An adenoidectomy is an outpatient surgery done to remove the adenoids in people who have been having adenoid-related breathing, ear, and sinus problems. It is considered a safe and routine surgery with a low occurrence of serious post-operative problems. Most people who have had an adenoidectomy only need to miss a week of work while they recover.
At the Hospital
Immediately after surgery, the patient is brought to a recovery room where they wait until the effects of the anesthesia have worn off. Each person reacts to being put under general anesthesia differently. Some are able to regain normalcy relatively quickly, and others are bothered by a strong and persistent case of nausea for days after surgery. Your doctor will typically require you to hold down some liquids before being released from the hospital to ensure that you will not become dehydrated. A doctor may also ask you to chew gum before leaving the hospital to get your saliva glands working to keep the incision area moist.
Those who have just received an adenoidectomy will have a severe sore throat for several days, accompanied by a great deal of swelling. A prescription for pain medication should be given by your doctor to be used in the first few days after the surgery. You will only be able to drink liquids and eat soft foods in the week following the surgery due to swelling and to not irritate the incision. Extra rest will be required to recovery from anesthesia and the trauma of surgery. Some bleeding may still occur from the nose but should only happen in small amounts. People with colds and other illnesses should be avoided due to susceptibility to infection and your doctor may even prescribe a preventative antibiotic to be taken during the week after surgery.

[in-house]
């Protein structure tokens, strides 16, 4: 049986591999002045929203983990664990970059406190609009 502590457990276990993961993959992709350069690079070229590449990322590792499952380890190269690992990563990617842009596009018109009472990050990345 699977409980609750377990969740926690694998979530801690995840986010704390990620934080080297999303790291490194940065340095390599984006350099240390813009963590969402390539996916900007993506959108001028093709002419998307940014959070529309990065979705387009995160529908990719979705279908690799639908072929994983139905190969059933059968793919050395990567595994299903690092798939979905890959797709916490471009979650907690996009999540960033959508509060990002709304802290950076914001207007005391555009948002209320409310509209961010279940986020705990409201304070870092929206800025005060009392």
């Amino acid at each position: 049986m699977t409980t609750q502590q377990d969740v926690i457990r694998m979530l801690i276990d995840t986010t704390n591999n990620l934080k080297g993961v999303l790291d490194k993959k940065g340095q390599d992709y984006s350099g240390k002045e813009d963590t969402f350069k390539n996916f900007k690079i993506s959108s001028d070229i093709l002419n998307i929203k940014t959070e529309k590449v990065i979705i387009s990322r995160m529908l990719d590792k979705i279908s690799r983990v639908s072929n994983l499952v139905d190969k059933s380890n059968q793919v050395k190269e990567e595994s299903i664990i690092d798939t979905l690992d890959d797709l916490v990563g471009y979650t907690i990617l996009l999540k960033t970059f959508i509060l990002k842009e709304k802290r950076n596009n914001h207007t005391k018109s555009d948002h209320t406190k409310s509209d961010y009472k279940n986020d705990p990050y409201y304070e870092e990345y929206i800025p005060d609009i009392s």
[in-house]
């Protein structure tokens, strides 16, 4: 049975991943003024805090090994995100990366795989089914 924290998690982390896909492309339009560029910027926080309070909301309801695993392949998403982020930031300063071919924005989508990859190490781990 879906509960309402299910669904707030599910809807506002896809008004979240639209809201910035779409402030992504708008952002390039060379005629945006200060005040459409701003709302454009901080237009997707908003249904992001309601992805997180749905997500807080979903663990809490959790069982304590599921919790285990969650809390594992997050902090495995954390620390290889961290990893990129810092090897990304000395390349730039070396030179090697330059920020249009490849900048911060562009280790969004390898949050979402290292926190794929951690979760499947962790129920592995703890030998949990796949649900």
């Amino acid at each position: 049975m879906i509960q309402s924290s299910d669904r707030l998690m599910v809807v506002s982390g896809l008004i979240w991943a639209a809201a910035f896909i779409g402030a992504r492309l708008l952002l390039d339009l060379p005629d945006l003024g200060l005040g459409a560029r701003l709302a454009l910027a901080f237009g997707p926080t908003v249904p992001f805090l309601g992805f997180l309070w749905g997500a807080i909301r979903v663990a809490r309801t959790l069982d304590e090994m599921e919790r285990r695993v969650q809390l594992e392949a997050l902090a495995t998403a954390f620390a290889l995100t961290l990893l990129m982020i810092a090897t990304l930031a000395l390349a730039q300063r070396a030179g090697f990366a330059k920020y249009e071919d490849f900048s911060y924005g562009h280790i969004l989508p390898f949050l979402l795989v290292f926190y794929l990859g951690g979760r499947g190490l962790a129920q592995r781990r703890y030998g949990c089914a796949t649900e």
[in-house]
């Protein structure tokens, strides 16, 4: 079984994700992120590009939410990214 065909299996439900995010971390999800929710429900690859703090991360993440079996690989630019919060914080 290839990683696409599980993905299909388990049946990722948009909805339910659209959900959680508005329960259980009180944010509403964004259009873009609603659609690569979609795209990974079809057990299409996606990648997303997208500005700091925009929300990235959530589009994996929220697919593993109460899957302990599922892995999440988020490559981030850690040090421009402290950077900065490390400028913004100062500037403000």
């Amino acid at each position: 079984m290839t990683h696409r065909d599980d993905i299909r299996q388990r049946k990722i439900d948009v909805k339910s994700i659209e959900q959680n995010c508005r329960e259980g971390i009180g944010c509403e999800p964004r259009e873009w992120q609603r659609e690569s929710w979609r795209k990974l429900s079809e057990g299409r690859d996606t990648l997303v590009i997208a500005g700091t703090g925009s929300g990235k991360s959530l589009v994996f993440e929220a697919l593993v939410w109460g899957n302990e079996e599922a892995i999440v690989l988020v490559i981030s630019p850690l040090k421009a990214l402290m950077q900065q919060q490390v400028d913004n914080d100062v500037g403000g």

Food and Drink
While this may seem like a good time and great excuse to eat only ice cream, it is important that a healthy level of nutrition be maintained during this period to keep the body strong to fight off infections. Sports drinks containing nutrients and electrolytes are good to drink in the week after surgery to help keep the body hydrated and in balance. Ice cream will be one of the most soothing things for the throat, but should be eaten in combination with other more nutritious soft foods. Hard and crunchy foods such as chips and popcorn should be avoided altogether during the first week after surgery because they irritate the incision and are not comfortable to swallow against the general swelling.
Contact your physician immediately if you experience more than a small amount of bleeding through the nose or any bleeding at all from the throat. Be watchful for fever or other indications of infection that may require immediate attention. If severe pain or vomiting persist past the first few days after surgery, consult your doctor for further treatment.
Adenoidectomies are relatively simple surgeries, and there should be no long-term effects from undergoing the procedure itself. The initial recovery period may be accompanied by significant pain; however, there should not be any ongoing pain or tenderness at the incision site. Patients should be able to get back to their normal activities with no issues in the weeks after surgery.